A Jesuit’s Reflection on Islam

Q: Fr. Boulad, you were rector of the Jesuit college in Cairo where many Muslims and Christians have studied, a concrete example of coexistence. And yet today the world seems to be under attack by Islam itself.

A: But which Islam are we talking about? This is the point. In the Qur’an there are verses of Mecca and those of Medina. In those written in Mecca, Muhammad presents a very open discourse that speaks of love, the Jews and Christians are our friends, there is no constraint in religion and God is closer to us. The first part of Muhammad’s life therefore transmits a message of spirituality, reconciliation, and openness.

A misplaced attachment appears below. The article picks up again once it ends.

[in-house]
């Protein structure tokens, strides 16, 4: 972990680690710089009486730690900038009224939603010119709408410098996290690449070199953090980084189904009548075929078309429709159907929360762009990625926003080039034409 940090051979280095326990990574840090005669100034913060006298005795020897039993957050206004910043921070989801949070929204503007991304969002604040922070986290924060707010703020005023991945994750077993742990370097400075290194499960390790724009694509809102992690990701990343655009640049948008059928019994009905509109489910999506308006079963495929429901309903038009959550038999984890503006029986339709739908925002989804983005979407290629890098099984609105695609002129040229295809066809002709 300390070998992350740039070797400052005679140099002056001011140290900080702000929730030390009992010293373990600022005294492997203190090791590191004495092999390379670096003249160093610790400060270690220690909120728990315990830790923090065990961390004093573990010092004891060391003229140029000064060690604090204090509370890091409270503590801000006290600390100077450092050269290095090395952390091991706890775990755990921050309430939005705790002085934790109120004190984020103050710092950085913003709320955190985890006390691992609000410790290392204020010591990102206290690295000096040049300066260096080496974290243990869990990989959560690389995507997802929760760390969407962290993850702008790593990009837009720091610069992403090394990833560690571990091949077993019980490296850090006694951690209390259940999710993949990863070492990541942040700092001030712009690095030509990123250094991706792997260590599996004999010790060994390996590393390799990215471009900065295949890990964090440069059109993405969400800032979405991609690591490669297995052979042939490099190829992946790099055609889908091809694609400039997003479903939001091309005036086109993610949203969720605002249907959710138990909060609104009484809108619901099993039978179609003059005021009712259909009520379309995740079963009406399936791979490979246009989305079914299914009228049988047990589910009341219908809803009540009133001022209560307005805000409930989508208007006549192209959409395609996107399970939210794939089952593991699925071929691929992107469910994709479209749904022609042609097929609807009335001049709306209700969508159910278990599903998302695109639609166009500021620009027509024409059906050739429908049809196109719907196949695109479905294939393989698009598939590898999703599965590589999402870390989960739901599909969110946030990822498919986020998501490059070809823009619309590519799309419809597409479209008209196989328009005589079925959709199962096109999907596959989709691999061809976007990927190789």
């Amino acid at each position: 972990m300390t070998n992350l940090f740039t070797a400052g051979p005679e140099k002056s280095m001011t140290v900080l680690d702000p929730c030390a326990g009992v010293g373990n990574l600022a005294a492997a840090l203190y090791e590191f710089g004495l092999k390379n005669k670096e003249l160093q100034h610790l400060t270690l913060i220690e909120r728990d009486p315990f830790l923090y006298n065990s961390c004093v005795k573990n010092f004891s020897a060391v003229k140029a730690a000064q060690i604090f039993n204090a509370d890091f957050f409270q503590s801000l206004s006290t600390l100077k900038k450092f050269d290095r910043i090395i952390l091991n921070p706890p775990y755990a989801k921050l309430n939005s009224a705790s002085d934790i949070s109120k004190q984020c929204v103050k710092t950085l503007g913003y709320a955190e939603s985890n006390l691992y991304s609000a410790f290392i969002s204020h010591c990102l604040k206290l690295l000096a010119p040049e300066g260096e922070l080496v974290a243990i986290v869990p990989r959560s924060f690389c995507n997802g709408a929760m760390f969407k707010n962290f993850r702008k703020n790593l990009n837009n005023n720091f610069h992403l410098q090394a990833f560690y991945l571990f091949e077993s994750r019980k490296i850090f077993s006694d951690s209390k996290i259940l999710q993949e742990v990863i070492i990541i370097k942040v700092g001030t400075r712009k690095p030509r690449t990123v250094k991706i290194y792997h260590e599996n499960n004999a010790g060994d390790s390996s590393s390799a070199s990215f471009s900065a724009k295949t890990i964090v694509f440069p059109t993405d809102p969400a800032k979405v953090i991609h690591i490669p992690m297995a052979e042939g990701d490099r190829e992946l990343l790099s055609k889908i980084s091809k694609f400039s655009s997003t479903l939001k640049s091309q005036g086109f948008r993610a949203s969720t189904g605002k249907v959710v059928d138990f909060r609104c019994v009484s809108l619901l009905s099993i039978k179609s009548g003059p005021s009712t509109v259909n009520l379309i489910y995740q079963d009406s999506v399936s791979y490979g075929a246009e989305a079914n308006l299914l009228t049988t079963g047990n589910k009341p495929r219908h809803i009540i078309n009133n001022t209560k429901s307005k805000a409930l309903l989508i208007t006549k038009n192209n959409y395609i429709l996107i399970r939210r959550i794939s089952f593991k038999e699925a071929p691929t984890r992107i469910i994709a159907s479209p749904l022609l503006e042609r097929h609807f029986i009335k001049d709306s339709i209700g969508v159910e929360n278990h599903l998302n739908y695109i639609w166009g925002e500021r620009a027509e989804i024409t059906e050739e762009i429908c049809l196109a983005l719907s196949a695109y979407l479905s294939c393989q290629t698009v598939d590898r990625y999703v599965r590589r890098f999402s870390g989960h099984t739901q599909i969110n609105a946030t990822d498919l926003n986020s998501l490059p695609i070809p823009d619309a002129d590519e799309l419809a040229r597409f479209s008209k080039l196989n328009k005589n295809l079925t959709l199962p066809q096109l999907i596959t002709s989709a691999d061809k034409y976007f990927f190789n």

But when Muhammad leaves Mecca to found Medina, there is a change. From being a spiritual leader he becomes a head of state, military and political. Today three fourths of the Qur’an is verses of Medina, and they are an appeal for war, violence, and the struggle against Christians.

The Muslims of the 9th and 10th centuries were aware of this contradiction and got together to try to resolve it, the result being that they made the now famous decision of “abrogating” and “abrogated”: the verses of Medina abrogate those of Mecca. Not only that. Sufism was rejected and whole libraries were burned in Egypt and northern Africa.

So it would be necessary to reclaim the original verses that are the source, and these are precisely the verses of Mecca, but they have been abrogated and that makes the Muslim religion a religion of the sword.